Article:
Date: 2nd June 2016
I am of an age when life was oh so much simpler way back when… You decided on Saturday morning to go to the game, went to the ground and paid at something called a gate. Being an Ayr United fan that is something I continue to be used to. Even on those, rare and very welcome, occasions that I was going to see a promotion or relegation event, I still had absolutely no doubt that there would still be room for little old me.
Even on the rare occasions Ayr have managed cup semi finals or finals I have never worried about being able to get there. Ticket touting was something I always believed was confined to concerts. Until now that is.
Down in Leicester the Foxes Trust has roundly condemned the people who bought tickets for the final home league game of the season, against Everton, and were selling them for around £1,500 per pair.
In the music industry there are a number of artists who have been flabbergasted and appalled that their concerts have attracted inflated prices well above what a reasonable human being ought to pay for them. It has taken the music industry a while to work out some kind of response – beyond simple outrage.
This is however a new phenomenon for football – or is it? Perhaps we can all remember people standing outside grounds with their hands in the air holding tickets, shouting a price for us all to chase. Or even if we don’t know people who were in Seville or Manchester we can regale many with the tales of people who went to games here and especially abroad where tickets were in short supply but hopes of getting briefs from the airport to the ground were high.
This is, however, something even more sinister involved here than just the exploitation of you seeing your favourite boyhood team win in a far flung place or on a national stage. This is about organised teams of profiteers taking money out of the game by getting in the way of revenue going through the turnstiles and into the merchandise stands. This is serious money and fans get fleeced so that they can then see the historic event but memories replace the things they would have bought if the tickets had not been so expensive… The fans lose out, the club loses out and the people who walk away from the grounds when the whistle is blown, having their pockets bulging with cash are the only ones who win. And who do they support? Themselves…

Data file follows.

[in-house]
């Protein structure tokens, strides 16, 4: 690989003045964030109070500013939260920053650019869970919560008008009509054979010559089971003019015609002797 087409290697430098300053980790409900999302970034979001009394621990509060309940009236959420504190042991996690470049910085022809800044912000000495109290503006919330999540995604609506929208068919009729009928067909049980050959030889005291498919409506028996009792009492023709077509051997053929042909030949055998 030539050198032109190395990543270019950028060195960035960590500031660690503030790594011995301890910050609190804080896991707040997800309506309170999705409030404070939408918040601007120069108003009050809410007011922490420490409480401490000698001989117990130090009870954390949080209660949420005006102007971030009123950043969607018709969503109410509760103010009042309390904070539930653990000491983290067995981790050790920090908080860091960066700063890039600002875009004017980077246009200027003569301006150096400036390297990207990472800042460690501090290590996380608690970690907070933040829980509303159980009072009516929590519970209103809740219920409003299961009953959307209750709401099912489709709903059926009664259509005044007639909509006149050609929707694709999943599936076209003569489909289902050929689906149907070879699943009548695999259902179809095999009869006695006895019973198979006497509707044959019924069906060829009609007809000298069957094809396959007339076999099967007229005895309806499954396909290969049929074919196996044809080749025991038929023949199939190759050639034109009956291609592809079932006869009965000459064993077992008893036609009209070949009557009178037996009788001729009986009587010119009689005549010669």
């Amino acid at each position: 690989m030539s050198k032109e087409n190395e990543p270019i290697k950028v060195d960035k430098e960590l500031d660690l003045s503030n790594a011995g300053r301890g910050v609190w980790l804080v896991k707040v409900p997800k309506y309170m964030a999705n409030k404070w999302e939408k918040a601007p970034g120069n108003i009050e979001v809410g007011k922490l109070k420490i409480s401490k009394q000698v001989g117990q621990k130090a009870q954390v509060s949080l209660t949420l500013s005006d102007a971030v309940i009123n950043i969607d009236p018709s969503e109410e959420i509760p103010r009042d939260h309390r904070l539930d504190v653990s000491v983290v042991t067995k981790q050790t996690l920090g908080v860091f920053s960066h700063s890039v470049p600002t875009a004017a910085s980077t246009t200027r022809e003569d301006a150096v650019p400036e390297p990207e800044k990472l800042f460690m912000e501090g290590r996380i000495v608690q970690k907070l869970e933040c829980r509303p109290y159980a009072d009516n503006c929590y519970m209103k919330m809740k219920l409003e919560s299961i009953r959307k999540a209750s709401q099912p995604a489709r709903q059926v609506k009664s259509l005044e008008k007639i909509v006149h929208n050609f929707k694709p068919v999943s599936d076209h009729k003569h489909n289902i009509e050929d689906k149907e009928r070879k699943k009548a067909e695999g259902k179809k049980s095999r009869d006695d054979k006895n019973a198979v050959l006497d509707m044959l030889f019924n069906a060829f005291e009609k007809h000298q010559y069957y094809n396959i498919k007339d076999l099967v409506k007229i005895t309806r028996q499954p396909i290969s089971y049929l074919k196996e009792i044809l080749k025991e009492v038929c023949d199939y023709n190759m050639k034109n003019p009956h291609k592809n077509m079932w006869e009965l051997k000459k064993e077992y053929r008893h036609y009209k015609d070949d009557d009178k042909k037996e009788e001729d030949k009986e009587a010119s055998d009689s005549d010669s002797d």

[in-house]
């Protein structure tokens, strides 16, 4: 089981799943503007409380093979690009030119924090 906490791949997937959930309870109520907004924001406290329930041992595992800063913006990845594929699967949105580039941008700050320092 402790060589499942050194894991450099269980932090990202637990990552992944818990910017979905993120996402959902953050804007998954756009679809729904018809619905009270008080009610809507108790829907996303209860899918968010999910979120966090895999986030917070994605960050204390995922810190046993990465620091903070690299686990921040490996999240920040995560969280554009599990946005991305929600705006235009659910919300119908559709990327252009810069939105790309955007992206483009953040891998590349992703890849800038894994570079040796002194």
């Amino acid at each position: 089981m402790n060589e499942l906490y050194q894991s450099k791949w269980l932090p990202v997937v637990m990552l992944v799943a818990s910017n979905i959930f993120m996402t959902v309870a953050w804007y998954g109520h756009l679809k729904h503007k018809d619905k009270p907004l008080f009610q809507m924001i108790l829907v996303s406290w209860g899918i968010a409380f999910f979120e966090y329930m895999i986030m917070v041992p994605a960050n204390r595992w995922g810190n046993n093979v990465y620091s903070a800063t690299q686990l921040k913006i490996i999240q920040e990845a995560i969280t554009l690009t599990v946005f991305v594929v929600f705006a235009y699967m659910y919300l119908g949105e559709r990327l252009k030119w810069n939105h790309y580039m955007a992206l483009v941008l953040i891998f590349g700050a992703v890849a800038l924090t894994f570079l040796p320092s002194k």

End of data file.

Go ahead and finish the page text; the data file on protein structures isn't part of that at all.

We already know that the price of football in comparison to going to other leisure events is incomparable. The fact that people tell me that the prices of a football ticket is around the same as a good concert at the SECC is as convincing as suggesting that Kevin Bridges shall be there every second weekend to entertain me for the same price; which is where the comparison falls down. It also falls when you consider that the guarantee of Kevin Bridges being funny is far more convincing than Ayr being any good…
Fans need affordable football because by getting more fans in through the gates we can increase the clout we have at the negotiating tables for sponsorship, government support and political goodwill. Keeping the team of fans together who can afford to pursue their dream of seeing their team progress or, in the case of Leicester City, provide their fans with the best and most entertaining dream of all Premiership clubs – a Premier League title! This is, for a fan, a normal and understandable aim. That people, outside of the game, are making money out of that is scandalous and all the fans in the world should bandy together to make sure that clubs and the people in charge of the game nationally do all that they can to avoid this happening.
Foxes Trust Vice Chairman Matt Davis said “We know the club will be as angry as the fans about this blatant profiteering, and we have asked the club to clarify what actions it is taking against any individual selling a ticket this way. It’s appalling that many are deprived of this opportunity whilst some greedy individuals have obtained tickets and are now trying to rip fans off.”
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